Mock Trial shows students the ins and outs of courtroom

Sophomore Lucas Hansen and Senior Dakota Church go over their strategy during Mr. Bufalinos mock trial.

Sophomore Lucas Hansen and Senior Dakota Church go over their strategy during Mr. Bufalino’s mock trial.

When Mr. Bufalino began teaching Business Law, he wanted it to be very case-driven, beginning with a broad survey of the law.

“We start with origins of legal systems and then we branch out into criminal and civil matters,” said Mr. Bufalino, in his first year here at St. Joseph. “From there we focus on the aspects that are most relevant to the business environment. About half of the class is devoted to how contracts work and our final topic includes discrimination laws in the workplace.”

As the semester was winding down, Mr. Bufalino gave his young Chargers an opportunity to make the class more engaging by staging a mock trial based on a charge of assault. Roles were assigned to cover the case for the prosecution, the defense, the defendant, witnesses, judges and jury.

“The idea was to immerse the students in the process more completely,” Mr. Bufalino added. “They had all the responsibilities for the case – its presentation and conduct, as well as the verdict.  This required that they not only learned about the facts of this case, but also knew something of the legal process. Students had varying responsibilities some of which were to help their peers understand the courtroom process for concepts such as evidence and courtroom objections.”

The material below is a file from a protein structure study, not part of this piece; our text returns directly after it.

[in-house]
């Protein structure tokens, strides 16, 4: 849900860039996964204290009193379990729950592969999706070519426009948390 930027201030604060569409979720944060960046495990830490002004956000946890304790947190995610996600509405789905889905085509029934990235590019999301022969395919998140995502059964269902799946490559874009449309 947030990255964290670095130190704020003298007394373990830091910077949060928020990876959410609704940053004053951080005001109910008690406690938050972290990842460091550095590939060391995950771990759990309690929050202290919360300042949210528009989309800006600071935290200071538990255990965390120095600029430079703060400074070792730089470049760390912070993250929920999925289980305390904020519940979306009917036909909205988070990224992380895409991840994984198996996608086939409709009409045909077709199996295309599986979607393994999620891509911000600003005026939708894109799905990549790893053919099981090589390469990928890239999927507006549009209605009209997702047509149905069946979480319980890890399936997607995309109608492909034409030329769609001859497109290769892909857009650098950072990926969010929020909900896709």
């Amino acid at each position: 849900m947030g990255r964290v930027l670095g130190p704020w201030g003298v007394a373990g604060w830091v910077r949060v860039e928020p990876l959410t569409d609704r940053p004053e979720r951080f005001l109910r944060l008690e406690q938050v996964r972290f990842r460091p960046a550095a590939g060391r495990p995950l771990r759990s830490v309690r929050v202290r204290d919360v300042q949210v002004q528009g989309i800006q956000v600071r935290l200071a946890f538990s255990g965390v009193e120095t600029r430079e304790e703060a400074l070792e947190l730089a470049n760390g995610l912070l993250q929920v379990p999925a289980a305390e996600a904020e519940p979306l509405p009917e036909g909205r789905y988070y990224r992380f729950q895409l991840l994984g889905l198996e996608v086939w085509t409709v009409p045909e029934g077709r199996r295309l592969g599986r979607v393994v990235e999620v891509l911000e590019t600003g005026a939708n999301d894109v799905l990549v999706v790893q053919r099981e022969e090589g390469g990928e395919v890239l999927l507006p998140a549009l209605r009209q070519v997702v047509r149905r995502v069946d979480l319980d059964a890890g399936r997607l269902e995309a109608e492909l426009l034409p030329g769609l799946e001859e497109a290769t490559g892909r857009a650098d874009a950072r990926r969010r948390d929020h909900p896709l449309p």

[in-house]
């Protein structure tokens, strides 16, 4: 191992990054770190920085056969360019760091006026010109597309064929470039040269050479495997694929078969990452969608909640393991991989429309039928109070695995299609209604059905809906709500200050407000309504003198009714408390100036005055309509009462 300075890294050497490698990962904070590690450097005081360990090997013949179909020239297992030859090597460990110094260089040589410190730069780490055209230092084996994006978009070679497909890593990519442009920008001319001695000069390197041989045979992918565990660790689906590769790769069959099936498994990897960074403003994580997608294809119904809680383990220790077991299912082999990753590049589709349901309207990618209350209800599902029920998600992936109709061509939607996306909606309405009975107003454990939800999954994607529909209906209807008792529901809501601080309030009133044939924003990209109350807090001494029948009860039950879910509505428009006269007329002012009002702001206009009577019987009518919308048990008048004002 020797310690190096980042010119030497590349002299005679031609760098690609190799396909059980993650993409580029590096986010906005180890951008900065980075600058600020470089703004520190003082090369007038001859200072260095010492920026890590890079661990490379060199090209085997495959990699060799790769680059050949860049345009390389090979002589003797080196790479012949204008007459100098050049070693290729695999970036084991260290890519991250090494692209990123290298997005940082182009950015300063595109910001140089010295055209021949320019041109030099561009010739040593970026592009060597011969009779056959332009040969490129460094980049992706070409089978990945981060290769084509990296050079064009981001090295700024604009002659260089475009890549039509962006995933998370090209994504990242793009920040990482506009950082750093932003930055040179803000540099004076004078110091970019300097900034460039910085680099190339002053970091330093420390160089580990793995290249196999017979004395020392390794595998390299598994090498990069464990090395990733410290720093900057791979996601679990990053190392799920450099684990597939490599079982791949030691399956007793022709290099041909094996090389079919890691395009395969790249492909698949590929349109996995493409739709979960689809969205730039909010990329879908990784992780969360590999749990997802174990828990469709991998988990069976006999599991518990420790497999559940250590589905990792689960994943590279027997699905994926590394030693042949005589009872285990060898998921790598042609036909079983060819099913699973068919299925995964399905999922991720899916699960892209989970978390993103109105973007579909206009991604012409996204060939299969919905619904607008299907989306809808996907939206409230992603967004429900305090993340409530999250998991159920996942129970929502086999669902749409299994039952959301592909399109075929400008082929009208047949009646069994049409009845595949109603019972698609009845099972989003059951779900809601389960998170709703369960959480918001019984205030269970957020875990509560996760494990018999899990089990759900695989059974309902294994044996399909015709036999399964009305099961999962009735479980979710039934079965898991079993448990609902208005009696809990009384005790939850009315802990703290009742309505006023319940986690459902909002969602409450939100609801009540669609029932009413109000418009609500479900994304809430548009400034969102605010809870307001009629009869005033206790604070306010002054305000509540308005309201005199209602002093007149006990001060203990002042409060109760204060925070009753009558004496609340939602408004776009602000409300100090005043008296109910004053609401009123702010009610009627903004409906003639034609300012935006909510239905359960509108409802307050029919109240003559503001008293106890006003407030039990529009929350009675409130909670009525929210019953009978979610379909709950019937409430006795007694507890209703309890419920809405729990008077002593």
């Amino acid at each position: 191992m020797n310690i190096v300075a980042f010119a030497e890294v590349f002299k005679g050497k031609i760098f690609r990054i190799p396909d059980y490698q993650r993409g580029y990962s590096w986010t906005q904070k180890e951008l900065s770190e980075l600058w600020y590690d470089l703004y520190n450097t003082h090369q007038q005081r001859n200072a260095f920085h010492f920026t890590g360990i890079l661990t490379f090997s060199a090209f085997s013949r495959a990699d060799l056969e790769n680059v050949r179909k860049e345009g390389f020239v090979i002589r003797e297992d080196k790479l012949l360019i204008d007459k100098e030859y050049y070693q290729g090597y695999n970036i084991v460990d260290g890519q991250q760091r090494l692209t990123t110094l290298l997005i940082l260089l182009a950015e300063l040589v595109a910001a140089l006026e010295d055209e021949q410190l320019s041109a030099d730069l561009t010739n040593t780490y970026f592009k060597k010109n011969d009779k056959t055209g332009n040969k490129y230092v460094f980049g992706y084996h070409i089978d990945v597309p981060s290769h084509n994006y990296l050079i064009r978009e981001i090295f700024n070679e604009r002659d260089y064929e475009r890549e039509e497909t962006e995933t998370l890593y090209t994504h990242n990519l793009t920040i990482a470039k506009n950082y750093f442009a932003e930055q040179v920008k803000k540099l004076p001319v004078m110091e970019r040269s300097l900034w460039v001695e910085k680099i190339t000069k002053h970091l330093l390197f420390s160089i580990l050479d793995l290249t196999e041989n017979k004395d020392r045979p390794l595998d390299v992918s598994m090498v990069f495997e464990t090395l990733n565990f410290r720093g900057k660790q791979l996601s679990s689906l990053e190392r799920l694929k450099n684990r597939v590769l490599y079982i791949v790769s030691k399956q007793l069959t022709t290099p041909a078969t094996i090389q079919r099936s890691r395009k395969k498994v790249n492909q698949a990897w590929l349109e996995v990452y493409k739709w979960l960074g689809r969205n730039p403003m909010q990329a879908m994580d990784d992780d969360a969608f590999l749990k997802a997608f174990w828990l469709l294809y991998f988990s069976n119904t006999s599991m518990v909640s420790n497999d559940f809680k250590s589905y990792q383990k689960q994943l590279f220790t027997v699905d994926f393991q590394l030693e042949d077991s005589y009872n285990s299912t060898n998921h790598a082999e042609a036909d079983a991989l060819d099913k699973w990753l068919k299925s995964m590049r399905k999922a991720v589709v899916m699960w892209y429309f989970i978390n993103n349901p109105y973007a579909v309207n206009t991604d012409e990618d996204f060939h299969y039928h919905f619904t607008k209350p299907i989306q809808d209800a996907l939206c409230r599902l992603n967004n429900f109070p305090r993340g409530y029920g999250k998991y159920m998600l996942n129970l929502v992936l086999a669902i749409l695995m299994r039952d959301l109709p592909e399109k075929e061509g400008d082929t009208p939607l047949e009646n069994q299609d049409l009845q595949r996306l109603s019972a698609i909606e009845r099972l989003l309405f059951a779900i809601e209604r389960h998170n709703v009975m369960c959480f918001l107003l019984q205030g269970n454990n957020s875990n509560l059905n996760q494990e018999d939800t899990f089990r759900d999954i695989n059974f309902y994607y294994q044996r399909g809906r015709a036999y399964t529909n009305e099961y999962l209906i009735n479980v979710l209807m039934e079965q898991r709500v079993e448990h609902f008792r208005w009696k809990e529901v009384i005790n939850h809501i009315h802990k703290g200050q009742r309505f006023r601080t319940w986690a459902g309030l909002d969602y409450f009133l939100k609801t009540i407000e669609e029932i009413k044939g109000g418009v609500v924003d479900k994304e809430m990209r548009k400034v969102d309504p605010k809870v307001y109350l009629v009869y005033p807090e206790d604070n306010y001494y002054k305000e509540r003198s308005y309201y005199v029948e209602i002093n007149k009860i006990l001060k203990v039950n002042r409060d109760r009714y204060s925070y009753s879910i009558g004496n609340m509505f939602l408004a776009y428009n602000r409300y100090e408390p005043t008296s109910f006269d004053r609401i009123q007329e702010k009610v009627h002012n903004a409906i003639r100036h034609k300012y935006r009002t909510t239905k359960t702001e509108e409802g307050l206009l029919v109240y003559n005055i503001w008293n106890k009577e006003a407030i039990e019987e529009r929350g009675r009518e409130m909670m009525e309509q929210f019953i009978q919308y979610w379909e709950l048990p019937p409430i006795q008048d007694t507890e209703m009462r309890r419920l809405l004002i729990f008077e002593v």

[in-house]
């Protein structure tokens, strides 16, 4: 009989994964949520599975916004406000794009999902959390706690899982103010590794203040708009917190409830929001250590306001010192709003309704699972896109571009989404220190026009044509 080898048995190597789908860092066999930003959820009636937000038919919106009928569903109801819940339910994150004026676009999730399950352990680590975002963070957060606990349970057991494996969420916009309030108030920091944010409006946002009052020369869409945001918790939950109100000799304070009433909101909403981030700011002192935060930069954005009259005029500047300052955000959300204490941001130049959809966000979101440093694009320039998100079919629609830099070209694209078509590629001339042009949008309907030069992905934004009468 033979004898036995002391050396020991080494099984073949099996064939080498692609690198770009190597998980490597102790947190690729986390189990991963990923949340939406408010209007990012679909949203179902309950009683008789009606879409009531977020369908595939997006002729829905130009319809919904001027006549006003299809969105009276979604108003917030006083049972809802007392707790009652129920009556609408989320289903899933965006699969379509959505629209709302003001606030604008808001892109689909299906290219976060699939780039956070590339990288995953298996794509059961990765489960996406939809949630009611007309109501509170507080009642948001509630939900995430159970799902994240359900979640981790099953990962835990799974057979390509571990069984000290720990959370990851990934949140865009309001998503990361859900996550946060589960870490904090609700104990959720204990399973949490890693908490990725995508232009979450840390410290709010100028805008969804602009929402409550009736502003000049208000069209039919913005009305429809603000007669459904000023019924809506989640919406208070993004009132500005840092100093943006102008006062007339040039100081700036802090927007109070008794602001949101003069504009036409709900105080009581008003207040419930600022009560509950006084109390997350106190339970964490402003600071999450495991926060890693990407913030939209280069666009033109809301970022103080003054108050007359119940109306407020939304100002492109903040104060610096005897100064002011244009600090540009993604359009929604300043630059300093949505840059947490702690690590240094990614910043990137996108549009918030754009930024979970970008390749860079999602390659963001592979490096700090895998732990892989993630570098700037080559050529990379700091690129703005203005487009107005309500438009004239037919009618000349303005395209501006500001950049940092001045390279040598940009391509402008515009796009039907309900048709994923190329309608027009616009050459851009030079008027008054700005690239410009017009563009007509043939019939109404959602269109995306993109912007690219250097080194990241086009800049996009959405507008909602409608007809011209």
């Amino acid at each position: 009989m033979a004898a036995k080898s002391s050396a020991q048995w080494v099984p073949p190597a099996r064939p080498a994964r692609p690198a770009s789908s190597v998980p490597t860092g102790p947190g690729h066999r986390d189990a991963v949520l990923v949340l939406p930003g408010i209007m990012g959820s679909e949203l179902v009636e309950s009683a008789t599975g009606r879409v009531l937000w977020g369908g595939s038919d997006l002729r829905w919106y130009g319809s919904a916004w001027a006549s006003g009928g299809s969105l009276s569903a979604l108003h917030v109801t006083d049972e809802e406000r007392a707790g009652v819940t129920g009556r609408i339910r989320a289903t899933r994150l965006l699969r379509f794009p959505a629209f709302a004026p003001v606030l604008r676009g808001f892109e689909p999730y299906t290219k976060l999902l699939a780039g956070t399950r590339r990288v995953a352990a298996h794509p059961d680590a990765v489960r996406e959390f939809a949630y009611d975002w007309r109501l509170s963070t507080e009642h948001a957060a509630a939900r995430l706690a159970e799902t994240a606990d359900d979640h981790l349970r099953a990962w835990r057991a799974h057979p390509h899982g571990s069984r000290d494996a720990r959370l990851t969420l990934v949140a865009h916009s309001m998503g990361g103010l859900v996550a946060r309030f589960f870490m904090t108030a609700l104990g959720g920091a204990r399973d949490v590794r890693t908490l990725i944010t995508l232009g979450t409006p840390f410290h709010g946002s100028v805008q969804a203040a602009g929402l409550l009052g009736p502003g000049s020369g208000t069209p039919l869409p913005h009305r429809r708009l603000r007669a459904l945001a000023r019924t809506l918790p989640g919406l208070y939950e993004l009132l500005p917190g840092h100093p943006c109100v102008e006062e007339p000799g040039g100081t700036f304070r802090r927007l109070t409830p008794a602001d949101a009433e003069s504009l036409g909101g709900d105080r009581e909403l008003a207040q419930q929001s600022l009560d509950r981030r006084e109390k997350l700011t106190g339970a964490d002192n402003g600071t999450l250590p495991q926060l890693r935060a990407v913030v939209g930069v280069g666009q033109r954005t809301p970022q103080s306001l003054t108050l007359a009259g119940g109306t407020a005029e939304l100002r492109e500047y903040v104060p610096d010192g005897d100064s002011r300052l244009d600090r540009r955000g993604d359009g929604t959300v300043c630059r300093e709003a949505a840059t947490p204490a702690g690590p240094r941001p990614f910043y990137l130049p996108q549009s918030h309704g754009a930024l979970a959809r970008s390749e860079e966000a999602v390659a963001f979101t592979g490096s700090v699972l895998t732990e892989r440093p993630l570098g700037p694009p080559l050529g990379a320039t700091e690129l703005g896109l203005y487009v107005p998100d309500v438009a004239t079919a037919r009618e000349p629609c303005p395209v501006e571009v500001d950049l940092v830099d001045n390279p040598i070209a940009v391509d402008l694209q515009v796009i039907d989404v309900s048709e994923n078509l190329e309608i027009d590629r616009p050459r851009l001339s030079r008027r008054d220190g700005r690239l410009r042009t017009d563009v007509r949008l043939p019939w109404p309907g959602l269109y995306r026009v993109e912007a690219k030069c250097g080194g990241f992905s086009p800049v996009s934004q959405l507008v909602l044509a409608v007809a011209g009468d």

For their part, the students were extremely interested in the case and how trial law works.

“It was an interesting case,” commented Westchester Senior Victor Secundino. “It was challenging to be on the jury, trying to weigh the evidence.”

“It was eye-opening to see how the system works,” remarked Westchester Senior Tianna Farias. “I played a psychiatrist called to testify by the defense. I think I did well.”

Mr. Bufalino was impressed with how the Chargers handled the trial.

“The mock trial definitely met my expectations,” reflected Mr. Bufalino, “and the students took their parts very seriously while adding their own personal twist at times.  The period waiting for the verdict was probably the most animated of the semester and we had a great debate about what went well and what they might have done differently. The cases are designed to not be open and shut so it wasn’t surprising that we had a hung jury!”